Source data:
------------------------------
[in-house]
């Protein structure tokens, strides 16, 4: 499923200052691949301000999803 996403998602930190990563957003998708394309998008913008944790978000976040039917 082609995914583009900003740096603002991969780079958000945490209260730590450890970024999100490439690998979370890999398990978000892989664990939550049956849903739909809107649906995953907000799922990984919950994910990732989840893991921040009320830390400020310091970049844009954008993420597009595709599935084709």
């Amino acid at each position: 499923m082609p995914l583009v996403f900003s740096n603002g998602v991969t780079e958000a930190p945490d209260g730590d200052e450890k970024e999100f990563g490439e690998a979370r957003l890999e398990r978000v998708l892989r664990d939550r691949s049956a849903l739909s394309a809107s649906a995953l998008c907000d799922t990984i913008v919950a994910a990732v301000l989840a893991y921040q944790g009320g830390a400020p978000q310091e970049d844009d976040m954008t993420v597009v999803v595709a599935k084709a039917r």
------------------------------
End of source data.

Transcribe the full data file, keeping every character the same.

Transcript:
[in-house]
């Protein structure tokens, strides 16, 4: 499923200052691949301000999803 996403998602930190990563957003998708394309998008913008944790978000976040039917 082609995914583009900003740096603002991969780079958000945490209260730590450890970024999100490439690998979370890999398990978000892989664990939550049956849903739909809107649906995953907000799922990984919950994910990732989840893991921040009320830390400020310091970049844009954008993420597009595709599935084709």
């Amino acid at each position: 499923m082609p995914l583009v996403f900003s740096n603002g998602v991969t780079e958000a930190p945490d209260g730590d200052e450890k970024e999100f990563g490439e690998a979370r957003l890999e398990r978000v998708l892989r664990d939550r691949s049956a849903l739909s394309a809107s649906a995953l998008c907000d799922t990984i913008v919950a994910a990732v301000l989840a893991y921040q944790g009320g830390a400020p978000q310091e970049d844009d976040m954008t993420v597009v999803v595709a599935k084709a039917r």